And without any evidence from Defendant to show that Plaintiff was divorced at the time the deceased passed on by calling relatives that the ‘head drink’ was returned by deceased during his lifetime or evidence in the form of registration of customary the divorce, the procuring of Ex ‘7’ where deceased stated his status in Canada as divorced cannot in any way be used as a ground to claim that the deceased died without a spouse. The reason for the deceased to have stated that can best be known to him but the non-appearance of the Plaintiff at the funeral or any tribute from her cannot be conclusive that she was not a spouse. In any case, the brochure at the funeral was not even tendered before the court. Plaintiff explained that she was represented at the funeral as she collapsed at the airport when she was waiting to board a flight to Accra to attend the funeral due to uncontrollable grief she experienced. This claim was not denied during trial.
WHETHER PLAINTIFF IS ENTITLED TO A PROVISION IN THE ESTATE OF THE DECEASED
Having found as a fact that Plaintiff is a spouse of the deceased and was married to him under custom my next assignment is to determine whether she is entitled to any provision in the estate of the deceased husband. Ex ‘D’, ‘E’ and ‘2 being the Will and probate obtained completely left out Plaintiff as a beneficiary of any of the estate of the deceased. As the Will was made in 1994 long before the deceased met and married Plaintiff in the year 2000, and there is no evidence of a codicil, obviously the Will could not have captured any interest for Plaintiff and it is in the light of this that Plaintiff having been found by the court as a surviving spouse seeks that a provision be made for her out of the estate which per Ex ‘E’ its value was stated to be Gh¢1,255,000.00 even though in words I reckon it was wrongly stated to be One Billion, Two Hundred and Fifty-Five Thousand Ghana Cedis.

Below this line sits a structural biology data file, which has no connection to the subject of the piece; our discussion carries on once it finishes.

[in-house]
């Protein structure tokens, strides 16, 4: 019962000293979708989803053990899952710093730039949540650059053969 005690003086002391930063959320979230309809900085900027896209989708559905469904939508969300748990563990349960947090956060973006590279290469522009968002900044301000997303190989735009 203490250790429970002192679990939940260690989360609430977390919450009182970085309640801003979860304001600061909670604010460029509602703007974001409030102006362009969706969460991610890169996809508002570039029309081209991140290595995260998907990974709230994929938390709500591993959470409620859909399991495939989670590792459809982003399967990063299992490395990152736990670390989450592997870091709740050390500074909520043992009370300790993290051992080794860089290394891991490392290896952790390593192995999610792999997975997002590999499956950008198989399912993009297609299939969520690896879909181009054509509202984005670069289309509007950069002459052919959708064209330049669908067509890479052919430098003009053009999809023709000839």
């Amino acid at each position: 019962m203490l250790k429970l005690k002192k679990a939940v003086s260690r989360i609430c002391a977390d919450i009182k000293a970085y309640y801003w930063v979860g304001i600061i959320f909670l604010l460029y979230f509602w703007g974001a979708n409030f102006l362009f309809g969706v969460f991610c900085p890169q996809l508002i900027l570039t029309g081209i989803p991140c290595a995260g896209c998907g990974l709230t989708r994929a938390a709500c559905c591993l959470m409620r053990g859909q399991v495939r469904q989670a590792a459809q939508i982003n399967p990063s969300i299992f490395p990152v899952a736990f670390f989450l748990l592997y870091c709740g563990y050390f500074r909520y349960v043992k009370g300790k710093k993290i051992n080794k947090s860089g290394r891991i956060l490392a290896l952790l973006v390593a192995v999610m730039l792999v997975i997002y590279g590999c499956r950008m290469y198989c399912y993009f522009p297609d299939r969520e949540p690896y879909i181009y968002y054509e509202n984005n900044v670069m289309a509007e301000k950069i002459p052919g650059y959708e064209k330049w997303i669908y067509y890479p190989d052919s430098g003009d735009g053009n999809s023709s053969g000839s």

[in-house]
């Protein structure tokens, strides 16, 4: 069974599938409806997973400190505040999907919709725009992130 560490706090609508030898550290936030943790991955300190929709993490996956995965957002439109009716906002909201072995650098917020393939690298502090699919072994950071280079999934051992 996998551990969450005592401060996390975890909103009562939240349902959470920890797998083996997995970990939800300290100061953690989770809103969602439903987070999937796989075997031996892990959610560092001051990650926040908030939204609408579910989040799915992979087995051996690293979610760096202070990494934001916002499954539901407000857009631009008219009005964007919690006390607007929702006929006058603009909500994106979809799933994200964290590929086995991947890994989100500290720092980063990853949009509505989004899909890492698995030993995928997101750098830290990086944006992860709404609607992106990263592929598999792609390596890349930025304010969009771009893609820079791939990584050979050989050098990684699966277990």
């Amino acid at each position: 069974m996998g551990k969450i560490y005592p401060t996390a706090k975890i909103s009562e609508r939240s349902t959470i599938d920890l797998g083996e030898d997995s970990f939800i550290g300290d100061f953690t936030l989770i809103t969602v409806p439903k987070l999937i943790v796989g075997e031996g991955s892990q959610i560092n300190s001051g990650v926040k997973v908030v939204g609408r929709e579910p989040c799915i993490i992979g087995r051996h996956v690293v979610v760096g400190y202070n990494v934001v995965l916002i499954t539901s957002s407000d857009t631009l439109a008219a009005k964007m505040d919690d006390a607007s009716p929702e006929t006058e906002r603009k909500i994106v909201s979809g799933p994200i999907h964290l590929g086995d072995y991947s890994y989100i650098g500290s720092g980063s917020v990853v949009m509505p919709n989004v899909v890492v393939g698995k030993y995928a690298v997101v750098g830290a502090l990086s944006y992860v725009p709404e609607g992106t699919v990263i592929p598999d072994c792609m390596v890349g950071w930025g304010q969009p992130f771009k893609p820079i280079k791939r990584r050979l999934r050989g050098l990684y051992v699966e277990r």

During trial, Defendant sought to posit that the value of the entire estate available will not be at the amount stated as one, an amount of Gh¢300,000 which was a SIC Life insurance had a named beneficiary in the person of Rose Leat, the mother of the deceased and therefore that amount had been released to Rose Leat. This indeed is evidence by Ex ‘4’ and ‘5’ where SIC Life indicates that the policy had a named beneficiary and Rose Leat will be the one entitled to the benefit. Again Ex ‘6’ also show that the money stated to be in the name of the deceased at Barclays Bank is actually not so. And in all the value of the estate available now will fall short of One Million Ghana Cedis. It is this residue that I am being called upon to make some provisions for the Plaintiff.